- Asos Smart Shirt With Button Down Collar In Mini Grid Check
- Levis Line 8 Jeans 511 Slim Fit Purple 3d Wash
- Richard James Brushed Cotton-twill Shirt
- Topman Purple Waffle Jumper
- River Island Purple Marl Crew Neck T-shirt
- Tall Cashmere V-neck Sweater
- Topman Purple Marl Roll Neck Jumper
- Topman Purple Vintage Slim Chinos
- Topman Vito Way Blazer
- Turnbull & Asser Contrast-edge Silk Pocket Square
- Asos Woven Scarf
Absolutely no lesson to be learned here I’m afraid. Don’t wear anything Thor wears unless you’re about to go to a Game of Thrones marathon at a mate’s house or you actually are the God of Thunder.
Oh yeah, and join a gym. Then read our fitness articles – you’d be surprised how helpful staying shape will be when it comes to finding clothes that fit.
Black Widow & Hawkeye
Ah yes, another example of just how cool and on trend black-on-black-on-black is becoming within men’s style.
However, my suggestion would to be to stay away from the skin tight Lycra and vary the textures you use when creating an all black ensemble. For example, look to combine different yet complementing fabrics such as leather, wool and flannel in winter.
The other great thing about this approach to dressing is how easy it is to add a shot of colour. Hats, gloves or shoes can be used as statement accents because black is the perfect blank canvas for experimenting with colour and patterns, especially when it already comprises 90 per cent of your look.
Lookbook Inspiration: The All-Black Outfit
- Allsaints Remus Funnel Neck Sweater
- New Look Jumper With Patches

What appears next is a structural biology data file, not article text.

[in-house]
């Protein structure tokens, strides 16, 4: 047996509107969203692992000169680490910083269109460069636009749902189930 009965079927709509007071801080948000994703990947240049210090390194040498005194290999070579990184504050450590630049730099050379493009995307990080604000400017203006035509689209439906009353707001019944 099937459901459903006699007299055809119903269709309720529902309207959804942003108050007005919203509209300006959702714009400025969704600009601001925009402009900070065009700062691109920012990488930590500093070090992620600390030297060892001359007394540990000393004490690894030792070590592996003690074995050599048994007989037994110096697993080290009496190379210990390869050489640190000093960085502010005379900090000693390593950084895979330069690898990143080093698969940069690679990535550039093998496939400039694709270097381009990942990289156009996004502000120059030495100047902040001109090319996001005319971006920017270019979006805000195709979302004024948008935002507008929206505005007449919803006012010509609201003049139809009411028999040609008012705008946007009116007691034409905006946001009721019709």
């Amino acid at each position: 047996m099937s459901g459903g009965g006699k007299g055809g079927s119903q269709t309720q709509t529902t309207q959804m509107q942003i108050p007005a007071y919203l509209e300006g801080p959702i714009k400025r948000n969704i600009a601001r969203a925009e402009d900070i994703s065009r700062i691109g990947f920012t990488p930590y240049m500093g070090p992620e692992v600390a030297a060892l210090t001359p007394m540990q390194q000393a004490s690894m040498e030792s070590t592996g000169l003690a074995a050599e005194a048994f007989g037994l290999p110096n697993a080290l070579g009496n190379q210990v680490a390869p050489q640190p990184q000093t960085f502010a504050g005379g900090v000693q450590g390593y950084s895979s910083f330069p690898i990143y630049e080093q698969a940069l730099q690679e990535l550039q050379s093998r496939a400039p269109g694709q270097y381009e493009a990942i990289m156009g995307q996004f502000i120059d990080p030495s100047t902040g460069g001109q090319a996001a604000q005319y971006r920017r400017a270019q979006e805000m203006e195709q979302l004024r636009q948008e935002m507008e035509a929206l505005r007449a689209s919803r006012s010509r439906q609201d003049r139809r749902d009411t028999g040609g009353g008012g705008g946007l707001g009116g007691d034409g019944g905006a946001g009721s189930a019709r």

- Allsaints Rok Crew Jumper
- Asos Slim Fit Blazer With Pu Lapel
- Topman Black Textured Cardigan
- Topman Black Grey Gingham Long Sleeve Smart Shirt
- Reiss 1971 Defender Bomber With Leather Sleeves Black
- He By Mango Slim-fit Black Alex Jeans
- Allsaints Fade Leather Biker Jacket
- River Island Leather Quilted Gloves
- Brioni Knitted Silk Tie
- Topman Black Vintage Plain Braces
So there you have it, a brief rundown of the lessons I’ve learned after a quick dip into my fondest childhood memories.
When it comes to creating and developing your own personal style, being inspired by your past and the experiences that have made you the person you are today is important and can really help define the unique way that you dress yourself.
This is just one of the ways I do it, but as always I’m interested in hearing what you have to say. What influences do you incorporate from your earlier years in the way you dress now? Which superhero would you like to see covered next? Were there any other lessons I could have learned from The Avengers?
Let me know in the comments section…